Assuming stories you’ve written will stay active online is always a costly mistake, particularly with newspapers. This strange little story about Hunter Thompson’s (click on the above underlined and it should open PDF files) stay at the Lan Xang Hotel in Vientiane about the time Saigon fell led to a recent post on a Laotian chat group called Samakomlao. A poster named “Communist man” wrote: “Roy Hamric is mad man, now he is in the mad house in Xieng Mai [Chiang Mai].” I don’t know where the Laotians found the article, but it stirred a lively pro and con over whether I had defamed the country by suggesting that illegal drugs could be found in Vientiane today. Of course they can, but you’d have to be truly mad to pursue that line of inquiry very far, since you never know when the Communist government could make use of a few foreigners arrested for using illegal drugs. Avoid them at all cost, I’d say, the risk is too high. But in Hunter’s days it wasn’t so, and I’m sure he found drugs of all kinds everywhere in Vientiane. Also, below I’ve posted a picture of him and David Andelman, who was then a The New York Times correspondent covering the final days. David sent me some memories of their time together. I think one of the things to remember about Hunter, as a person, is something Jerry Hopkins said in an interview I did with him (he lives with his wife in a rice farming community in northeast Thailand). The author of the Jim Morrison biography and a Rolling Stone Magazine alum, he said, “He had a voice like Fred MacMurray’s. My God, I thought, no wonder straights like to talk to him.” MacMurray’s voice had a deep, avuncular tone, a quintessential good-guy quality. If you listen to earlier audio tapes of Thompson’s voice, before his health declined, it’s not the voice of a hipster or madman. Maybe that’s why Bill Murray’s portrayal has a true ring to it.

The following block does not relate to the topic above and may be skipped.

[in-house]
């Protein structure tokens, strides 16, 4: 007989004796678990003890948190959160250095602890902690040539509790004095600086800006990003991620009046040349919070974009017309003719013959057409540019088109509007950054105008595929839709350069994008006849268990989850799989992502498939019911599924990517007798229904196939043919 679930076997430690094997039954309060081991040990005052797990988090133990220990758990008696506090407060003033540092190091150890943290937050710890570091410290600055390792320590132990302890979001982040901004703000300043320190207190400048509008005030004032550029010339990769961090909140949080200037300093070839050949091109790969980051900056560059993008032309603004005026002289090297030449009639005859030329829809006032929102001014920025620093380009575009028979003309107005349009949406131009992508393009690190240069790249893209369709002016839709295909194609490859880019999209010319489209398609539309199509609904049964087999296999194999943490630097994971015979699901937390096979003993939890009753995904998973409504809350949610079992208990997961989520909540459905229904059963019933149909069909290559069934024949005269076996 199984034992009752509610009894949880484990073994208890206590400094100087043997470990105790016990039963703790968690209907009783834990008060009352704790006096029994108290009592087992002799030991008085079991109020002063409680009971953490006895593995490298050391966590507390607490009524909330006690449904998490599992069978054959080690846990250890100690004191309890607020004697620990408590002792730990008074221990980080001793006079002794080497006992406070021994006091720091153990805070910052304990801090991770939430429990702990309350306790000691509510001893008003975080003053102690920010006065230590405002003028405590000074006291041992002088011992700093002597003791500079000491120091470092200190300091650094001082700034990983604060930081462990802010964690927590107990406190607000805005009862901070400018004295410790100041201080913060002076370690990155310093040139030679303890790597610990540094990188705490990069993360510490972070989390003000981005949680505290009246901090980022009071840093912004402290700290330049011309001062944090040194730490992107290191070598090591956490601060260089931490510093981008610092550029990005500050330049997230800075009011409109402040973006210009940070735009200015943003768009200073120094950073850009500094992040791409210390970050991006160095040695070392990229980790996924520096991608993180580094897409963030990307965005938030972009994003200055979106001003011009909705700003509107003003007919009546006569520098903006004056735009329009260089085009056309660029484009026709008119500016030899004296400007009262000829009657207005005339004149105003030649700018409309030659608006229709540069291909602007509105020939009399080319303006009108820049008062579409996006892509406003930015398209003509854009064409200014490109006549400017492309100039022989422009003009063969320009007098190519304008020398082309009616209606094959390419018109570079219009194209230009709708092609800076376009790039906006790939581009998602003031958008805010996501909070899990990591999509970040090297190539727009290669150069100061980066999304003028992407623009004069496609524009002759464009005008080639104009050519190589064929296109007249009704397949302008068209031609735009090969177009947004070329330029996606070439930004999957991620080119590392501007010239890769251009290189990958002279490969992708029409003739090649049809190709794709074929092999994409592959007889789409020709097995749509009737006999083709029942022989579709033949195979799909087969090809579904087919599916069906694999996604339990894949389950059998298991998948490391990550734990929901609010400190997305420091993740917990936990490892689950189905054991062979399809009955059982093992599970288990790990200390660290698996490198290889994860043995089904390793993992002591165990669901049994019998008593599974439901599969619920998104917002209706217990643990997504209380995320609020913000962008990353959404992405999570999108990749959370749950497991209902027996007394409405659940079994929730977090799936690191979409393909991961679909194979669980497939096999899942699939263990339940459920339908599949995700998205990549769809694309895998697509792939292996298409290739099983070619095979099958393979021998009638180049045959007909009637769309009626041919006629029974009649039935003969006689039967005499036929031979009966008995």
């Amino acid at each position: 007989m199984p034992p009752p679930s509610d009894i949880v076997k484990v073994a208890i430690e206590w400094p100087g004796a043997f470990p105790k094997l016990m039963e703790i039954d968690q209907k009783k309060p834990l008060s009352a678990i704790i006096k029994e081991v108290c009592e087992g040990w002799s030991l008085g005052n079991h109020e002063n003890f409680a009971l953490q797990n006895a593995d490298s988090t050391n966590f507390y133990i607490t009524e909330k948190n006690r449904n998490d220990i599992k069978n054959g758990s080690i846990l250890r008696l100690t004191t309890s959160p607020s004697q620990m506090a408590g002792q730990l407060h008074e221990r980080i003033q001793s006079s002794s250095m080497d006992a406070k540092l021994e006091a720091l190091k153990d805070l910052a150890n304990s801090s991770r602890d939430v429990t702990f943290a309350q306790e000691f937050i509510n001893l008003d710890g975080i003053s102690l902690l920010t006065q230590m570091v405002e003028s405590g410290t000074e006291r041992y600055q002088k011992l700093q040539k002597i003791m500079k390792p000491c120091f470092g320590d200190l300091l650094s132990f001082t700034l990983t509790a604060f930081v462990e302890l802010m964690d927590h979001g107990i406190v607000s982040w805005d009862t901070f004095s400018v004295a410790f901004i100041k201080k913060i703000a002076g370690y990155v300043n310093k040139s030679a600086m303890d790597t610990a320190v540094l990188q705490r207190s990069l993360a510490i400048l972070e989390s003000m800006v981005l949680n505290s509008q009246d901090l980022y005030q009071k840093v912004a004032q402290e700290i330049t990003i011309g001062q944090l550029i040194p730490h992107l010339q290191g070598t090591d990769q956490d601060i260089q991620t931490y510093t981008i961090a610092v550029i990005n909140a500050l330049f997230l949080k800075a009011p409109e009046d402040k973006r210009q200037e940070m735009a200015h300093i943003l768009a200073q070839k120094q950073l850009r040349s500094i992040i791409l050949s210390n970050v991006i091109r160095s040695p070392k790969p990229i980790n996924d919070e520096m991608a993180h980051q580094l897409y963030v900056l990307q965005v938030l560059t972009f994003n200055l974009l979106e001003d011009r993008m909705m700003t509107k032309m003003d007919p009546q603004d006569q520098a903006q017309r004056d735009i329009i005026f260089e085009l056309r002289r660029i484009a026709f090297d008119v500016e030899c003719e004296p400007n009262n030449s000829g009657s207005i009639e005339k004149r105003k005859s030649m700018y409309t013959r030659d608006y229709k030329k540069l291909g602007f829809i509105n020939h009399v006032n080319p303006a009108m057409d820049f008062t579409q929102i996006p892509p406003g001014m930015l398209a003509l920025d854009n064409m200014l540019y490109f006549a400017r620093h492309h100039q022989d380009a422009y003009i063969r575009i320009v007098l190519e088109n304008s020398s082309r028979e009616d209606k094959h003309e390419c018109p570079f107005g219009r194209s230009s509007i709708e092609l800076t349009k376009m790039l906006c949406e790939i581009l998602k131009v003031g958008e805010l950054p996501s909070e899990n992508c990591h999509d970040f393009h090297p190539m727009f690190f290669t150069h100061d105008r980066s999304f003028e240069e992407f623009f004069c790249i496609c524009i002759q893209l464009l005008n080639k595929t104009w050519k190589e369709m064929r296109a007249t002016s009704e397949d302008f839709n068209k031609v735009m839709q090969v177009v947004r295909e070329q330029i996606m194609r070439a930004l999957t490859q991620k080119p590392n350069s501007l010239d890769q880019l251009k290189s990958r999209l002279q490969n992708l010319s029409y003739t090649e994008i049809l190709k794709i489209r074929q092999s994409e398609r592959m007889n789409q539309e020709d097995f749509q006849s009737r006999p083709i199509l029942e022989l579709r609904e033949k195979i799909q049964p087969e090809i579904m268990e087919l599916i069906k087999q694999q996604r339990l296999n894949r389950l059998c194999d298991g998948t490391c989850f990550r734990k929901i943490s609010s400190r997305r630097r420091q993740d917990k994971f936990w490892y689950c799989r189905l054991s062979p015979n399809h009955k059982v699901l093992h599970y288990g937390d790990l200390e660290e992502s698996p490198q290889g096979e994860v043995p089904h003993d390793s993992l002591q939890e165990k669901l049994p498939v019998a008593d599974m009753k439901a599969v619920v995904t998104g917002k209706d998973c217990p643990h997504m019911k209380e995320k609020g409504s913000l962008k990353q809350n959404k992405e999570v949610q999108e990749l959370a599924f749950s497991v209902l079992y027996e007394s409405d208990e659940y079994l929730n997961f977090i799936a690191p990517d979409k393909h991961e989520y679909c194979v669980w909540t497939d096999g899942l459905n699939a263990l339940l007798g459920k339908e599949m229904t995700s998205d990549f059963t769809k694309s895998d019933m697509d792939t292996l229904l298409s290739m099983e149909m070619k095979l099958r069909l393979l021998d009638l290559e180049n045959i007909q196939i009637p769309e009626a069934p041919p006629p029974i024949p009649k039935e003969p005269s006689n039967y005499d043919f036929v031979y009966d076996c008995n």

the lan xang hotel has the best billiards tables in Laos.